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General Psychology

75 Questions  I  By Ams78210
General Psychology
This is about the history of psychology and the basic brain functions. This studies the beginnings of psychology.

  
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1.  The scientific study of behavior and mental processes. Behavior is anything an organism does and mental processes are the internal, subjective experience we infer from behavior.
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2.  Who are the two individuals associated with deriving principles of logic?
3.  This man was a psychologist/philosopher who thought it was fruitful to consider the evolved functions of our thoughts and feelings. Why does the nose smell and brain think? He took after Darwin ideas like thinking is a factor that's adaptive and contributing to survival.
4.  What school of psychology did William James embrace?
5.  Who is William James' famous student?
6.  Who was the first woman to earn a psychology PhD.?
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7.  This is the study of the interaction of thought processes and brain function.
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8.  The nature nurture debate deals with our human traits developing either through experience or our traits being equipped to us at birth. What did plato think about this and what did Locke think about this?
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9.  Charles Darwin's "Origin of species" states that among the range of inherited trait variations those contributing to reproduction and survival will most likely be passed on to succeeding generations. He believes that nature selects those that best enable an organism to survive and reproduce in a particular environment. What is he describing?
10.  This considers that influence by biological, social, and psychological provide a valuable vantage point for looking at behavior, yet each are incomplete. This suggests that biological factors deal with genetics and psychological factors deal with emotions and cognitive features.
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11.  How the brain and the body enable emotions, memories, and sensory experiences.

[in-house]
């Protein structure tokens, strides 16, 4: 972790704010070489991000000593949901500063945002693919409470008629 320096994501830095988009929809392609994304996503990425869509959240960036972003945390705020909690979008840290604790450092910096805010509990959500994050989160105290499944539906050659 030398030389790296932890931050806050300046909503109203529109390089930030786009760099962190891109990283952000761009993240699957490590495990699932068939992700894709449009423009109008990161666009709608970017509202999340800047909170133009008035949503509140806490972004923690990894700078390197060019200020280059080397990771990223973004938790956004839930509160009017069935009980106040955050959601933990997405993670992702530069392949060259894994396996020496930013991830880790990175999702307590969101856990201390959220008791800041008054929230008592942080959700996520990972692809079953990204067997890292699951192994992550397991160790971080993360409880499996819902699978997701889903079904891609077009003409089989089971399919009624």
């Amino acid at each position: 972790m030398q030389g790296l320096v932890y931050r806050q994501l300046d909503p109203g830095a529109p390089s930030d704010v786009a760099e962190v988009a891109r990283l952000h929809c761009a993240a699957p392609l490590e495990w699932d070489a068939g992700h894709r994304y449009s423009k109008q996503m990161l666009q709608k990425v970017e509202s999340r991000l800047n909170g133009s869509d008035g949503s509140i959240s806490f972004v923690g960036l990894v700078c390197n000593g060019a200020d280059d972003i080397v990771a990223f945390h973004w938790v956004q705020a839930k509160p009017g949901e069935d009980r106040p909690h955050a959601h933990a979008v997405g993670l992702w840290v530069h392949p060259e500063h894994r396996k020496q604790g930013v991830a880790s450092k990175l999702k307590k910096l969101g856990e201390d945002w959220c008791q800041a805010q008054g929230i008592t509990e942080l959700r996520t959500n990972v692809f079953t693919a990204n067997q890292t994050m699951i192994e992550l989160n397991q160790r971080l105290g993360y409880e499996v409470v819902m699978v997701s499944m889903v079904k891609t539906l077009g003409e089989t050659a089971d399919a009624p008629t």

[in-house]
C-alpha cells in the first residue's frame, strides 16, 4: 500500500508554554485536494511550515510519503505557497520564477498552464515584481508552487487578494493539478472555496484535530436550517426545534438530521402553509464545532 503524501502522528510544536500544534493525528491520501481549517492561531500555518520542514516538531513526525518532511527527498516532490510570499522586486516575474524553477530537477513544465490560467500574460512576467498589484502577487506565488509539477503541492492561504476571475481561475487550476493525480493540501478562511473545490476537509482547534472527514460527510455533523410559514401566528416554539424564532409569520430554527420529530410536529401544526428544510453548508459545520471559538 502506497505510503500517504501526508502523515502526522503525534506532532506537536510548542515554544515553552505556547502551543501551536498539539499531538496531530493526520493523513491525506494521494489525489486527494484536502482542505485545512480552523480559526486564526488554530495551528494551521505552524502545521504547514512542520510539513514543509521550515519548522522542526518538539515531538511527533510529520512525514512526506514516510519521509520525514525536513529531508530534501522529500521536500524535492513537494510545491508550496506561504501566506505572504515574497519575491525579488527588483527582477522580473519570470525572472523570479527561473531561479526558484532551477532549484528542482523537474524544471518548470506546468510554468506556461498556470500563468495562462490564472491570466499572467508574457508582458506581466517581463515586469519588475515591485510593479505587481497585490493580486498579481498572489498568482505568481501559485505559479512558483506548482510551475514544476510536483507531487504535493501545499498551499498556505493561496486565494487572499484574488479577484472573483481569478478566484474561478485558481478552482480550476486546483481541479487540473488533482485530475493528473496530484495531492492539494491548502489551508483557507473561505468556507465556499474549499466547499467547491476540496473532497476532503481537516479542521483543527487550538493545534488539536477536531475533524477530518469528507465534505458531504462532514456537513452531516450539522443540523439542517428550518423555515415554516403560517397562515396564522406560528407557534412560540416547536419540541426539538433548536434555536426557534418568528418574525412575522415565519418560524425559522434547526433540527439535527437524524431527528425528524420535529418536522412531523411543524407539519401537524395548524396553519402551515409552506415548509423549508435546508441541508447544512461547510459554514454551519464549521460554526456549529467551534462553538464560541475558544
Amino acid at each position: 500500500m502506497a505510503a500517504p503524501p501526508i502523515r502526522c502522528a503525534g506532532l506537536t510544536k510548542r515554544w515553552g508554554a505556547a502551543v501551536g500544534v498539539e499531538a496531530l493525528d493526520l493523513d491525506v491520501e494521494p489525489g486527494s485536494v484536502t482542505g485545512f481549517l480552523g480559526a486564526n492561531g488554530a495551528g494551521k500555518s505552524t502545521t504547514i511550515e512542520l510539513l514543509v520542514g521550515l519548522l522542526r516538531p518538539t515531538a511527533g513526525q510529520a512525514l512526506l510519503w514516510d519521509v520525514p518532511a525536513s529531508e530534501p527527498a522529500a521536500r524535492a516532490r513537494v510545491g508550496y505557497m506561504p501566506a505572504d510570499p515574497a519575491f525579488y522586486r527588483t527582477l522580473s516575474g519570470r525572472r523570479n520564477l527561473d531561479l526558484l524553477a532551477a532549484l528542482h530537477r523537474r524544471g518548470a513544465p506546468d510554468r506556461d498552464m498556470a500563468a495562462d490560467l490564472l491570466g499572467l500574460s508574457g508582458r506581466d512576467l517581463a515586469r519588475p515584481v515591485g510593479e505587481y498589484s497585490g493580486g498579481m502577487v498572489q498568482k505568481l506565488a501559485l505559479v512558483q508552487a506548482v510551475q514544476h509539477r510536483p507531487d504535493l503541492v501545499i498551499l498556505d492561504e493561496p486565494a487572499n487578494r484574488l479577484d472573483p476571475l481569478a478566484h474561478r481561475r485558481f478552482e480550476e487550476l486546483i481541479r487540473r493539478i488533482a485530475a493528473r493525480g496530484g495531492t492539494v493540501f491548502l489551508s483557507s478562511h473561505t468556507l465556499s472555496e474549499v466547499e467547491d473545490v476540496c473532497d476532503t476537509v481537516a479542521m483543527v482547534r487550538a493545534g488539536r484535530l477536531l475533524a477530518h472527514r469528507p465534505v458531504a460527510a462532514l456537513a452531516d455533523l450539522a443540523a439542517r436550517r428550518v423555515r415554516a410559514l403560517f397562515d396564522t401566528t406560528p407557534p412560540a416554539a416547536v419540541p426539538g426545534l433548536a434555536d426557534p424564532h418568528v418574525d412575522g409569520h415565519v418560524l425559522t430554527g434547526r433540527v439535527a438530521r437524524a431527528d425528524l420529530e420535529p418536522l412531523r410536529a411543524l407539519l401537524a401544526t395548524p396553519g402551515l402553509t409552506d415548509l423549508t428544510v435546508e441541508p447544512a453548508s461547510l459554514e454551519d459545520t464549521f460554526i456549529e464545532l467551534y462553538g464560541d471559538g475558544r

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12.  How the natural selection of traits promotes the perpetuation of one's genes.
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13.  How much our genes and environment influence our individual differences.
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14.  How behavior springs from unconscious drives and conflicts.
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15.  How we learn observable responses
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16.  How we encode, process, store, and retrieve information.
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17.  How behavior and thinking vary across situations and cultures.
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18.  This person helps people with challenges including educational, vocational, and marital issues in hopes of better well-being.
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19.  This person studies and assesses and treats people with psychological disorders. This person administers tests and provides counseling and therapy.
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20.  This is the tendency to believe after learning an outcome that one would have forseen it all along. 
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21.  What is the other name for overconfidence?